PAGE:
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Old 12-08-2012, 08:50   #1
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New Starter Battery

In a dedicated only/starting battery for a John Deere 80hp deisal- can I use 6V batteries or do I need the large D cell batteries-I have a seperate house battery system? My D cell finally died after many good years. thanks nigel longland
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Old 12-08-2012, 09:24   #2
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Re: New starter battery

Nigel,

If you've been starting your 80hp John Deere diesel with a D battery (1.5V flashlight battery), congratulations to you :-)

I assume the diesel has a 12V starter. If so, you'd be best off with a battery designed for starting, i.e., a 12V starter battery. While two 6V deep cycle golf-cart batteries in series would work, they're really not designed for starting.

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Old 12-08-2012, 09:25   #3
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Re: New starter battery

You can use 6v or 12v as long as they have the MCA or CCA required by the engine manufacturer. Make sure they are starting batteries, not deep cycle.
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Old 12-08-2012, 09:38   #4
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Re: New starter battery

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Make sure they are starting batteries, not deep cycle.

Do you really believe that makes a difference?
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Old 12-08-2012, 09:39   #5
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Re: New starter battery

Nigel, your terminology is a bit confusing, "D cells" go in flashlights. I assume you mean you mean a Group 8D battery? If so, note that the group classification of a battery only refers to it's physical size, not its capacity or voltage.

Aboard boats, an 8D battery would typically be a high AH capacity, deep cycle battery used in a house bank. This is way overkill for a start battery. You don't need high AH capacity or deep cycle performance for a start battery. Most start batteries are Group 27 (or thereabout) in size and not deep cycle.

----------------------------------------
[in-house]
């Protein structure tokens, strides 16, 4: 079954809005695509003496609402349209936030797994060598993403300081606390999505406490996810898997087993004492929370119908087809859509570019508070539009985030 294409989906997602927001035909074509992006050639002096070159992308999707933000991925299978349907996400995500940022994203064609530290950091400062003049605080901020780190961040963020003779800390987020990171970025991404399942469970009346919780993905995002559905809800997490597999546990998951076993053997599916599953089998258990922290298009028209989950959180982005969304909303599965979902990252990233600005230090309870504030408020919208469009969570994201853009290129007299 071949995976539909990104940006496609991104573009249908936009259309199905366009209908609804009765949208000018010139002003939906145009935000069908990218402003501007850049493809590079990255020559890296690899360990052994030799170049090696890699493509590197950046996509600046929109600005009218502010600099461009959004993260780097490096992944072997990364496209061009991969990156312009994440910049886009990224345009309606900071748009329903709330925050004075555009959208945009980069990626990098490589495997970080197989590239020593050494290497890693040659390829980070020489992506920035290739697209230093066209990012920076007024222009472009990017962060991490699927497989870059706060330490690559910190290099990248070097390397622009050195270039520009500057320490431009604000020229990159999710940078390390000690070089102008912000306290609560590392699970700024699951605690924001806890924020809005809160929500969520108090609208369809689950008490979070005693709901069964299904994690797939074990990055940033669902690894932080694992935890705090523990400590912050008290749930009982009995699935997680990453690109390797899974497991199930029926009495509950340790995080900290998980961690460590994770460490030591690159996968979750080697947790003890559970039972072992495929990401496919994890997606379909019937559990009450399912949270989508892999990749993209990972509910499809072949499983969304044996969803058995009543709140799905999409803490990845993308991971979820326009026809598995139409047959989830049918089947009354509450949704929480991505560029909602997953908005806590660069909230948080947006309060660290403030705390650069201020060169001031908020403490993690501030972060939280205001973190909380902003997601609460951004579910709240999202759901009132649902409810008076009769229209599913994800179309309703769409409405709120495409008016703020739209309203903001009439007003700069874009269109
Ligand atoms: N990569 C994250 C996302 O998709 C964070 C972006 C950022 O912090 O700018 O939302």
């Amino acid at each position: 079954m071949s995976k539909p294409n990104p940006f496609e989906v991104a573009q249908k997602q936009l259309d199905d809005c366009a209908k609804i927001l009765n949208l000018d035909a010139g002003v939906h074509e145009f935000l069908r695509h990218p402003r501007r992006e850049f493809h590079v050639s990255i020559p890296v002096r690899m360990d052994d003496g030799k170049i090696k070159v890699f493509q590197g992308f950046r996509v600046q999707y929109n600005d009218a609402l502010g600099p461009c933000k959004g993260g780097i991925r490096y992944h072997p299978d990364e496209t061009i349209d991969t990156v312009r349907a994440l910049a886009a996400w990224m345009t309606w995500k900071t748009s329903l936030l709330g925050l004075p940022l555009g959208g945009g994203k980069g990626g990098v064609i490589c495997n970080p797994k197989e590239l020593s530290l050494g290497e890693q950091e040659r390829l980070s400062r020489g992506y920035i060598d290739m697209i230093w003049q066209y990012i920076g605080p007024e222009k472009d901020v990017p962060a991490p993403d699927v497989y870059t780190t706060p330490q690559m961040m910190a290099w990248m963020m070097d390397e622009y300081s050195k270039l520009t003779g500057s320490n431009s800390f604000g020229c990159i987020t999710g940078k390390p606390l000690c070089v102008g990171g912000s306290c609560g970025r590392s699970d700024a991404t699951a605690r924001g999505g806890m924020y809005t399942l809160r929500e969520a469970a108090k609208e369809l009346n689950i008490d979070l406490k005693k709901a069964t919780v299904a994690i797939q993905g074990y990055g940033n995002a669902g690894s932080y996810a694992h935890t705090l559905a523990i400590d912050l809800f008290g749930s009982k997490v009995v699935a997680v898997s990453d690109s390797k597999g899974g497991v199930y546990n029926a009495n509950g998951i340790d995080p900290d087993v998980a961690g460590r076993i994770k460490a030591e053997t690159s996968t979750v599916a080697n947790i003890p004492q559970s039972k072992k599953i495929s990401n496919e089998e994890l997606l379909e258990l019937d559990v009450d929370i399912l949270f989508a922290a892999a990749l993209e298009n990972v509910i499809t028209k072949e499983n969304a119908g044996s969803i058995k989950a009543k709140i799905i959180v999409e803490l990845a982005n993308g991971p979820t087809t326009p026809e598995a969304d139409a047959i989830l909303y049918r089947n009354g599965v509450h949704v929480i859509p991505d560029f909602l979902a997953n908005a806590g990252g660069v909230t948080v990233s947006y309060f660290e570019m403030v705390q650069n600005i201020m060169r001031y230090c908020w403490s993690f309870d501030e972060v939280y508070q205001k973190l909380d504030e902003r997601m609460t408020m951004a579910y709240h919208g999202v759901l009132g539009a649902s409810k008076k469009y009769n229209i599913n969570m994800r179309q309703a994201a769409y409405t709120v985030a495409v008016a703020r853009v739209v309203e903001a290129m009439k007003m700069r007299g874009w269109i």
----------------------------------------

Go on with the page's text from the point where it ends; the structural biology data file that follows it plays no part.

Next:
Also, most starters run off of 12V. Is your starter 12 volt?
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Old 12-08-2012, 09:56   #6
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Re: New starter battery

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Do you really believe that makes a difference?
Makes a big difference in price. Why pay for deep cycle when it is not necessary?
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Old 12-08-2012, 10:01   #7
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Re: New starter battery

Deep cycles are fine too as long as the condition on sufficient cca / mca is met. But since they deliver fewer CCA per volume one would end up with a bigger bank. Hence dedicated start batteries work out best - small pack and plenty of CCA.

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Old 12-08-2012, 10:23   #8
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Re: New starter battery

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Makes a big difference in price. Why pay for deep cycle when it is not necessary?

I took Deepfrz's comment to pertain to performance, not price.
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Old 12-08-2012, 14:35   #9
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Re: New starter battery

You can take in any way you like. I don't see any sense in installing deep cycle batteries as engine start batteries, either price wise or performance wise or weight wise or...
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Old 12-08-2012, 15:07   #10
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Re: New starter battery

foggy,

Yes, I do believe that it makes a difference.

Starting batteries have thin plates and are designed to deliver a lot of amperage for starting over a short period of time. Starter motors like this!

Deep cycle batteries, in addition to being more expensive, have thicker plates and are designed for relatively smaller amperage loads at a slower rate.

Believe what you want, but I believe in using the right tool for the job. Start batteries are for starting engines. Deep cycle batteries are for handling a variety of loads over a much longer period of time.

Start batteries live out their lives at a very high state of charge, with the typical engine start requiring less than 1AH of energy.

Deep cycle batteries live out their lives being cycled, often down to 50% or less. Start batteries don't like this...and it's an easy way to kill them prematurely.